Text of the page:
April 2024 Monthly Review


GDP is short for Gross Domestic Product, a measure of an economy’s output and the most watched in many cases. It could also be an acronym for gigantic data processing and an important component of the artificial intelligence (AI)


GDP is short for Gross Domestic Product, a measure of an economy’s output and the most watched in many cases – more on that later.  It could also be an acronym for gigantic data processing and an important component of the artificial intelligence (AI) story that some have highlighted as the fourth industrial revolution.

The power generation required to support these substantial data centres should not be underestimated and represents a key sub-theme within the AI theme itself.

Schneider Electric and Eaton, French and US companies but global in revenue streams, are just two of the beneficiaries in the energy procurement needed for increasing large and numerate data centres.  Schneider Electric continues to be one of our multi-manger funds’ larger stock positions on look-through.

The more common GDP, relating to a nation’s economic performance, showed an expected slowdown in the US and slightly better, but nothing to get excited about, numbers from the UK and Europe.  China remains sluggish and the rest of Asia is doing OK, including Japan.

Rate Fixation

April feels like it has been dominated by debates about official rate projections and what the central banks of the US, UK and Euro Zone would or would not do in 2024.

The following chart illustrates the change in futures markets’ expectations from the start of the year through to the end of April.  All three regions have seen optimism on rate cuts diluted with the largest shift occurring in the US:

Latest PCE price data

Source: ManGLG

Despite this significant moderation in what would normally be a key support for risk assets, equity markets, in general, enjoyed an uplifting first quarter.

April was predominantly about a pause for breath and some indigestion allied to the disappointment of fewer rate cuts and declining interest rate support. The valuation metric of bond yields provided a hurdle for risk assets as government bond yields rose to reflect the changing interest rate environment.  This was particularly the case in the US where large-scale US Treasury issuance added to upward yield pressure.  US Federal Reserve (Fed) Governor, Jerome Powell’s more hawkish tone mid-month, led to further indigestion for risk assets (although he countered that in his 1 May comments post the Fed’s Open Market Committee meeting).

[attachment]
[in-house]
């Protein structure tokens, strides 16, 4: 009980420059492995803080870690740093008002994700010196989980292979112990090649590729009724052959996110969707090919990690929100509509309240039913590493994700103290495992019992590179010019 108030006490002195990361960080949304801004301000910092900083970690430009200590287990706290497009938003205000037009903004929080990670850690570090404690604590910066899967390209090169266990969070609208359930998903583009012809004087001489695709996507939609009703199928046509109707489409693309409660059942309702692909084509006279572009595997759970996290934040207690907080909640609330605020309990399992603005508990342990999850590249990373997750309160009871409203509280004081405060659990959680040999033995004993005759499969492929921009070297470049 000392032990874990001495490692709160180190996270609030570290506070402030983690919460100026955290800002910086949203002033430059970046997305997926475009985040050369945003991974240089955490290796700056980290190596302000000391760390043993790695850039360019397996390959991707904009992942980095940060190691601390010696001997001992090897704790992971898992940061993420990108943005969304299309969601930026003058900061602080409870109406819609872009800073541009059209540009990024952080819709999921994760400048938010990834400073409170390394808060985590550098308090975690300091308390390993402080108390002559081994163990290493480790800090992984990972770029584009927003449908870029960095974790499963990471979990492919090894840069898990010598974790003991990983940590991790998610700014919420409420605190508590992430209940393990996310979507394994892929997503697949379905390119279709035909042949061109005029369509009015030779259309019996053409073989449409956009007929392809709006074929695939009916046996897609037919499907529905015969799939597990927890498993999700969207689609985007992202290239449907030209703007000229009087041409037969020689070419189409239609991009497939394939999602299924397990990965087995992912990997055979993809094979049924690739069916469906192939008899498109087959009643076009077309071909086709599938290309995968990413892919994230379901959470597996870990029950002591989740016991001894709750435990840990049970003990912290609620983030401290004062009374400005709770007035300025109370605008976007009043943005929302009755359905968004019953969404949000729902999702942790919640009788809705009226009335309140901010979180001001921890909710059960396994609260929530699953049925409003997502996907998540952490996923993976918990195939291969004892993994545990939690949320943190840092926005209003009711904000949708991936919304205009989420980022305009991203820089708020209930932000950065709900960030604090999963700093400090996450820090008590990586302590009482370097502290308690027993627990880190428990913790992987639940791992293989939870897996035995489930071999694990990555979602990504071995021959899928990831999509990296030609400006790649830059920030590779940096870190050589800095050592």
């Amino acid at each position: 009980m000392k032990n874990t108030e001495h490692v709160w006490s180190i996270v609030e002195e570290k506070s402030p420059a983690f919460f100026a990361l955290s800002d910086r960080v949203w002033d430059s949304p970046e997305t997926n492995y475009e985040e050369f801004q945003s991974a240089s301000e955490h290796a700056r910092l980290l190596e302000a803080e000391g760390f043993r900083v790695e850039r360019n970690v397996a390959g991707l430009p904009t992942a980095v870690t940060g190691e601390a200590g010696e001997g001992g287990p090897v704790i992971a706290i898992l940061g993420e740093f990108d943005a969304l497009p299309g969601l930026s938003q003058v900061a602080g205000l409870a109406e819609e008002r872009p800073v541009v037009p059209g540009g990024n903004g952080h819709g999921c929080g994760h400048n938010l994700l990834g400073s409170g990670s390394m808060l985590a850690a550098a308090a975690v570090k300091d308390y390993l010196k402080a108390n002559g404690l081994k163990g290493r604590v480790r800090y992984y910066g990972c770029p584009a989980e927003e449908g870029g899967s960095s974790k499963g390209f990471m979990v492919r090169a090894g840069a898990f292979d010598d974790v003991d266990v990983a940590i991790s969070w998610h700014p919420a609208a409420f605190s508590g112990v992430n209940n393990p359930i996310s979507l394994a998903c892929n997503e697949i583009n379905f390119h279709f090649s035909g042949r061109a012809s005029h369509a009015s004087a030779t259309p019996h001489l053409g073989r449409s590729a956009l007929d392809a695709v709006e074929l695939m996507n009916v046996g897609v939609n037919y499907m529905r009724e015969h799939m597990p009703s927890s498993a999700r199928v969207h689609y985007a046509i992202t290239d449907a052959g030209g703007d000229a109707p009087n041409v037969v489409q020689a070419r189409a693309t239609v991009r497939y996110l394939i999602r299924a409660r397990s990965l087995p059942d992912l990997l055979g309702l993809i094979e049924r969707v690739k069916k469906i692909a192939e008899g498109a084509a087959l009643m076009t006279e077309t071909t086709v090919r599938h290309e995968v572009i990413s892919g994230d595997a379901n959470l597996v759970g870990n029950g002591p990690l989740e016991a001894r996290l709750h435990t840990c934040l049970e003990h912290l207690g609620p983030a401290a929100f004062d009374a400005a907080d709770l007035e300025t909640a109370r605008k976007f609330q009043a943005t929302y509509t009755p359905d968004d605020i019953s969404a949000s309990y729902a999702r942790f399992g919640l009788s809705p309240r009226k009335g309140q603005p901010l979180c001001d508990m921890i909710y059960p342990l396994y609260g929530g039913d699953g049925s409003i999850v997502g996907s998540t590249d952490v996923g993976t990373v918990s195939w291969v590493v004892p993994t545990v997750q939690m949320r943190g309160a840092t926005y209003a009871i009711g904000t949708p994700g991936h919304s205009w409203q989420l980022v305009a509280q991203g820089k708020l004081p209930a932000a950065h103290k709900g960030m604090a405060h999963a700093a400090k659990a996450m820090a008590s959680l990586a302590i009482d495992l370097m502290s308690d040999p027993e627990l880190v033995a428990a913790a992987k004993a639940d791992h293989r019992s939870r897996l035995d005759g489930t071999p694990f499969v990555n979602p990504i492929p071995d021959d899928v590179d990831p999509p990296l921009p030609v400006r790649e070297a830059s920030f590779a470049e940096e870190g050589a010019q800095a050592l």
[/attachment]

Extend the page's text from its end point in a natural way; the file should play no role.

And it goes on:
While inflation may might not be where western central banks would like it to be, inflation rates are both lower and headed lower still.  British non-food prices fell 0.6% in the first week of April, the first time this category was deflationary for more than two years, the British Retail Consortium said. Inflation pressures eased in the services sector, a separate CBI survey showed.

Importantly in the tighter labour markets of the US and UK, signs are that both employment markets are loosening which, in turn, should take pressure of wages.


The European Central Bank (ECB) distanced itself, and rightly so, from the path of US interest rate setting, leaving the door open for a reduction at the June ECB meeting.  The Bank of England echoed similar thoughts although its first cut in base rates may take longer.


The escalation of the conflict between Israel and Iran after direct strikes on each other, provided further angst for financial markets although some temporary relief for US Treasuries as a flight-to-safety trade.  Understandably, gold was a beneficiary, enabling the yellow metal to continue its recent uptrend.  Rumours of a ceasefire between the two warring nations and Iran’s calmer rhetoric provided some relief for risk assets.

Another war of a different kind is in currencies.  The Japanese yen has been the funding currency of choice and has rewarded those borrowing in yen to invest in higher interest rate currencies.  Consequently, the yen has been on a consistent downtrend, notably against a strong US currency benefitting from its loose fiscal/tight monetary stance.  With no change in Japanese monetary policy announced on 26 April, it became open season to sell yen.  The Bank of Japan finally came to the rescue of its currency on 29 April (a Japanese bank holiday) by intervening in size (rumoured to be between $35 to $50 billion) to sell US dollars and buy yen, thereby halting/reversing the yen’s slide.